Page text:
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Pianist Eli Yamin is a communicator who believes jazz can foster a sense of community. His work is expansive and extroverted, populist in the best sense. As a teacherhe's now part of Jazz at Lincoln Center's education programhe's created jazz dramas and the dramatic impulse is a strong component of his music. So is swing. This album's title comes from a saying by a drummer who worked often with Yamin, the late Walter Perkins: "You can't buy swing, baby sweets. You can take the biggest name musicians and pay 'em a whole bunch of money and it's not necessarily going to swing." The rhythm section herebassist Ari Roland and drummer Alvin Atkinsondefinitely swings, benefiting from having recently made a State Department-sponsored foreign tour.
The opening track, "I Want To Be A Teacher," as well as "Well, You Better Not," derive from jazz dramas Yamin wrote during his tenure at Louis Armstrong Middle School. Both are contrafacts of Thelonious Monk tunes, "Let's Cool One" and "Well, You Needn't" respectively. They display Yamin's command of Monk devices and flourishes, delivered with exuberance. Chris Byars, who completes the quartet on all but two tracks, finds the Monk groove on soprano and alto saxophones. Alto saxophonist Lakecia Benjamin, who Yamin met when she was a student at LaGuardia High School, digs into the backbeat shuffle of the title tune and bright swirls of "Katiana's New Start."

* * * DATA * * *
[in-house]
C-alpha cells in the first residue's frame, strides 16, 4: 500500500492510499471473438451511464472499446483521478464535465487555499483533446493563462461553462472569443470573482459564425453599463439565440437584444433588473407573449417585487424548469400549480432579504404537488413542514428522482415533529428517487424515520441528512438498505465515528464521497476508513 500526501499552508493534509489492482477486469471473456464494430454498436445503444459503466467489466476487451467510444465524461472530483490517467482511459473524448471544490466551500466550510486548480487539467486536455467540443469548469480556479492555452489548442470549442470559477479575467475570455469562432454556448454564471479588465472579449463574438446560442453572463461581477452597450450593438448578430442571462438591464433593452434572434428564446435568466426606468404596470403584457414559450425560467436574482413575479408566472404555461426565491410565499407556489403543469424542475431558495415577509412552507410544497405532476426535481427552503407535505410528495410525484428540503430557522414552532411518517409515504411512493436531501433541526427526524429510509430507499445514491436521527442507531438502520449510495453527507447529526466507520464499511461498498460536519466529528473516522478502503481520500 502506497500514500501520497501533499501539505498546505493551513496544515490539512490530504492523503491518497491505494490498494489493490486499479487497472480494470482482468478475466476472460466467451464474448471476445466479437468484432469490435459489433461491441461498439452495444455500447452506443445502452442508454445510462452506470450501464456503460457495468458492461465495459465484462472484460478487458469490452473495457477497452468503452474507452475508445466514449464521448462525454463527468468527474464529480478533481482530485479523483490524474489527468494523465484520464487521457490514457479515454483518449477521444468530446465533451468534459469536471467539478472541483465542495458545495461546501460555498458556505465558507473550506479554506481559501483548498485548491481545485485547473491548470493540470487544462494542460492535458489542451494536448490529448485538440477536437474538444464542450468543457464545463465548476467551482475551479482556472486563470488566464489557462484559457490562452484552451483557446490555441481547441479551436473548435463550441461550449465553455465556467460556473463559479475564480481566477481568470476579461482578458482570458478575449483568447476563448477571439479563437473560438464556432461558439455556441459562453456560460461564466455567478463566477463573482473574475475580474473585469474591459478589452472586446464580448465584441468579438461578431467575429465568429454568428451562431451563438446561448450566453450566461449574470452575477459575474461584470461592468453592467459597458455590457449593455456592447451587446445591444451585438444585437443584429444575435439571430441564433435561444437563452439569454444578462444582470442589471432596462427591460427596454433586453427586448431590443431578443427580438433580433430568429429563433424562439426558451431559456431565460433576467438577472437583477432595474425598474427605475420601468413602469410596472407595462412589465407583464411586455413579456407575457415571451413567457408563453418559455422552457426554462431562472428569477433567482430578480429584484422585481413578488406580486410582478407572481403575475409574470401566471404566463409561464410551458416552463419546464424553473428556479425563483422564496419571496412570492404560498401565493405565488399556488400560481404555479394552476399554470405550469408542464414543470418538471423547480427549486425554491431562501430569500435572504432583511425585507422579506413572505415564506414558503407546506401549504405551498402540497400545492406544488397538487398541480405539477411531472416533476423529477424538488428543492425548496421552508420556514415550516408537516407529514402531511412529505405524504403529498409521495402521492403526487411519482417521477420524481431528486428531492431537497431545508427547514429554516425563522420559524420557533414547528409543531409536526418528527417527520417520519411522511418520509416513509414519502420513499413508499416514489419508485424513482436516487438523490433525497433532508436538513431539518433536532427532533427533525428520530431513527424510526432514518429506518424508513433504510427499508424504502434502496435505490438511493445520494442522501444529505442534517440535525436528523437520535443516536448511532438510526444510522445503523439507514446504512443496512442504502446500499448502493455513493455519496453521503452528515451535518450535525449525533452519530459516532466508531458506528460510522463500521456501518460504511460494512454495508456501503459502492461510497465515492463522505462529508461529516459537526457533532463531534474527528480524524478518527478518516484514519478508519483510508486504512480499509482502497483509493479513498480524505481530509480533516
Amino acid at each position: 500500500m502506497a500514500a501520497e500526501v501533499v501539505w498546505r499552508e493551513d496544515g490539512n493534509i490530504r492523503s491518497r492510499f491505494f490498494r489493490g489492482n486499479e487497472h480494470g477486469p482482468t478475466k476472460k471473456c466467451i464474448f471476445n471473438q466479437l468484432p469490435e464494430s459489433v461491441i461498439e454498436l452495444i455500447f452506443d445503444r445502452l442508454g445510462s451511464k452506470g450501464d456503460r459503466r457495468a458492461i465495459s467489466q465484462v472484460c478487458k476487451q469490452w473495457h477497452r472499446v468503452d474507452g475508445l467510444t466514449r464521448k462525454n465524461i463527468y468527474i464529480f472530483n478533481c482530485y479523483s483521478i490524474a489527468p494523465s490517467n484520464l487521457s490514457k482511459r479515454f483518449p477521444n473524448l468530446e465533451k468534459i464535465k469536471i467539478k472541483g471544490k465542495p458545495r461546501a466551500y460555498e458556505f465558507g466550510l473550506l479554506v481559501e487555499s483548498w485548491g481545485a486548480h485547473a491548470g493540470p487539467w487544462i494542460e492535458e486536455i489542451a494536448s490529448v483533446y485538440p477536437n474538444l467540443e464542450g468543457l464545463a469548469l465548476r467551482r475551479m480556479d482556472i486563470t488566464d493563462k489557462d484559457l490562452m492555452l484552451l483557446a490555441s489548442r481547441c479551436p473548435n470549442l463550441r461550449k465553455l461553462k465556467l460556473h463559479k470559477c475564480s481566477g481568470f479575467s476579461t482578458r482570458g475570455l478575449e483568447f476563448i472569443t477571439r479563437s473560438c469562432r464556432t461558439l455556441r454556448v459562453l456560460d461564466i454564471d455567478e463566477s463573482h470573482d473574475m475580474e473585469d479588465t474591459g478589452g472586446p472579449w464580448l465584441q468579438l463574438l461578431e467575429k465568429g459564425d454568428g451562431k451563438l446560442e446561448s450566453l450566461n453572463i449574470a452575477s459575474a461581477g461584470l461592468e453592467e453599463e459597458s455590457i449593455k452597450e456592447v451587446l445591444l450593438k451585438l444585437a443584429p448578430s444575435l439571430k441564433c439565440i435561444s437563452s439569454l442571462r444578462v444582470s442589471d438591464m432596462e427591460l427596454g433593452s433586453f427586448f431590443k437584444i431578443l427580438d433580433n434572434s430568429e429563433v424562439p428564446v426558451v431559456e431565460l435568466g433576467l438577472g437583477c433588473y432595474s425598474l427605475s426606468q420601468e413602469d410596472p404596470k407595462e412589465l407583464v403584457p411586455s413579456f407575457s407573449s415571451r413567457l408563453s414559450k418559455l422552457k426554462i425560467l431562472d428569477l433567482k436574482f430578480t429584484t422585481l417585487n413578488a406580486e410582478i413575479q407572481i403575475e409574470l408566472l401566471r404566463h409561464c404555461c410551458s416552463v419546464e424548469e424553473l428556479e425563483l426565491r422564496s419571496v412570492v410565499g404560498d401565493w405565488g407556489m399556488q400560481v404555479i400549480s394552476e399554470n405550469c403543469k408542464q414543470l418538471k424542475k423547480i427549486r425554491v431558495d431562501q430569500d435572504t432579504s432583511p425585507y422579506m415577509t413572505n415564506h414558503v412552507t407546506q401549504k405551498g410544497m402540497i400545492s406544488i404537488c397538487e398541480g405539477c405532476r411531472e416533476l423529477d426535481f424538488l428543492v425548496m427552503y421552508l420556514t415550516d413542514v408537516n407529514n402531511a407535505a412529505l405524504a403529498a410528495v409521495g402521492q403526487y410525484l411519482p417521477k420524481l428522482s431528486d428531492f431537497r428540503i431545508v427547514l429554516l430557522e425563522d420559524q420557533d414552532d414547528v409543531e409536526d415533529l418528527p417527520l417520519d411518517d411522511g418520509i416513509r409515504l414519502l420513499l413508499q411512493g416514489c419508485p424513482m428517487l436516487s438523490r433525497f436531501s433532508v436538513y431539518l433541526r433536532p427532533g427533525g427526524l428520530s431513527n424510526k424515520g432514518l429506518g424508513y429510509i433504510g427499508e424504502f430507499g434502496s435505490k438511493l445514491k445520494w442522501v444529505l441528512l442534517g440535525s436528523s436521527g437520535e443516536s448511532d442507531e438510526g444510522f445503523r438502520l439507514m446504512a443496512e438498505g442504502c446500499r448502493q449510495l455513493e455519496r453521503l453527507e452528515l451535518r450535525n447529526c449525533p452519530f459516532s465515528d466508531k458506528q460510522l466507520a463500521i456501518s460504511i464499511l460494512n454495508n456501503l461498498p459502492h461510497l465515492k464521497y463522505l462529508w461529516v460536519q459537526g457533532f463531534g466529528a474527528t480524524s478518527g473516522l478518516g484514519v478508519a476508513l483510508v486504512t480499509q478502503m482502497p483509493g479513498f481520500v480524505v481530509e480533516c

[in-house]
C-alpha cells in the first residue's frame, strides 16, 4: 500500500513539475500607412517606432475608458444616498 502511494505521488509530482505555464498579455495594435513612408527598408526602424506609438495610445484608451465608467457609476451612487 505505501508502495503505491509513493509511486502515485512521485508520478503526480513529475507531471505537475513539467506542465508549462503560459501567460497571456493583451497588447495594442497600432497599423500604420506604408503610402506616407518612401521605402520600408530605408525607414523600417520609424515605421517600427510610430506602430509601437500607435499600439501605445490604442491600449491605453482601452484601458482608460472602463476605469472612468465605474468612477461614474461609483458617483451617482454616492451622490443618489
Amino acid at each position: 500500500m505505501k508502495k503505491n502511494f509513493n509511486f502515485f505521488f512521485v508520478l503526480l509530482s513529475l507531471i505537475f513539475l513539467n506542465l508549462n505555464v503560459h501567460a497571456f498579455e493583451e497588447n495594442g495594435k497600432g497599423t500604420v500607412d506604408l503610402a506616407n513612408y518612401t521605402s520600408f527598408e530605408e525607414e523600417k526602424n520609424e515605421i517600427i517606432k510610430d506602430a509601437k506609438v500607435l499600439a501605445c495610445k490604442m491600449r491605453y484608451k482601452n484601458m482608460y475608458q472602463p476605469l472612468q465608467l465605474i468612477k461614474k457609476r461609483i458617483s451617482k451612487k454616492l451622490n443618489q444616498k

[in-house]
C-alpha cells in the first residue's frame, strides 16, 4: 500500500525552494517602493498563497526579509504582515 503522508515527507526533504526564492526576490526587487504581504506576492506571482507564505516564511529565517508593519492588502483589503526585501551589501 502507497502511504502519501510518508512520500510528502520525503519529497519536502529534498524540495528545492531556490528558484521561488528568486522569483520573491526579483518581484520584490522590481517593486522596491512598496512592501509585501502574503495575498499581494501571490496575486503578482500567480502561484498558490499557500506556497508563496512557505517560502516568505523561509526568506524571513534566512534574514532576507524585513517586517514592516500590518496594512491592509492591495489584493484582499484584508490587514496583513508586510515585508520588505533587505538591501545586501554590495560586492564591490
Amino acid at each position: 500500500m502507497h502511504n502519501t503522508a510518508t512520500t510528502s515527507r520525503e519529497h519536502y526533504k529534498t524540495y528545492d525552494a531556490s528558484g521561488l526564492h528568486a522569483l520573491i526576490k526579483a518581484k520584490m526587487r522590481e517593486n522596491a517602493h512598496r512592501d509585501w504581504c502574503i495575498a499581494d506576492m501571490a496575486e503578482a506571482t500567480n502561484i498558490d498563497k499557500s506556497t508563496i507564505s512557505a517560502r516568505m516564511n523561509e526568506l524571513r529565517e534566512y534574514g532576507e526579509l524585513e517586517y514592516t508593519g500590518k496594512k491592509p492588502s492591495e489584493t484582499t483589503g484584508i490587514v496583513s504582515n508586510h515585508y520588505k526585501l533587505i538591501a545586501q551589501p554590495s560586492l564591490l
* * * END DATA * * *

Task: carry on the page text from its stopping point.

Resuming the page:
In his impressive command of jazz piano traditionsreferencing Erroll Garner, Ahmad Jamal or Abdullah Ibrahim as easily as MonkYamin is reminiscent of the late Jaki Byard, another expansive omnivore of jazz. On "Rwandian Child," a trio track with sax backgrounds at the heart of the album, Yamin builds a dramatically fulfilling performance, personalizing a full spectrum of jazz piano traditions.
Track Listing: I Want To Be A Teacher; You Can
Personnel: Chris Byars: saxophone, flute, conga; Lakecia Benjamin: saxophone; Ari Roland: bass; Alvin Atkinson: drums; Eli Yamin: piano.
I love jazz because it mixes intellect and emotion in a very spontaneous way.
I was first exposed to jazz by liberating a Coltrane and a Pharoah Sanders record from a friend in NYC and listening to them over and over until I got it.
My advice to new listeners is you have to take the time to listen to some jazz tunes a number of times until it starts to make sense.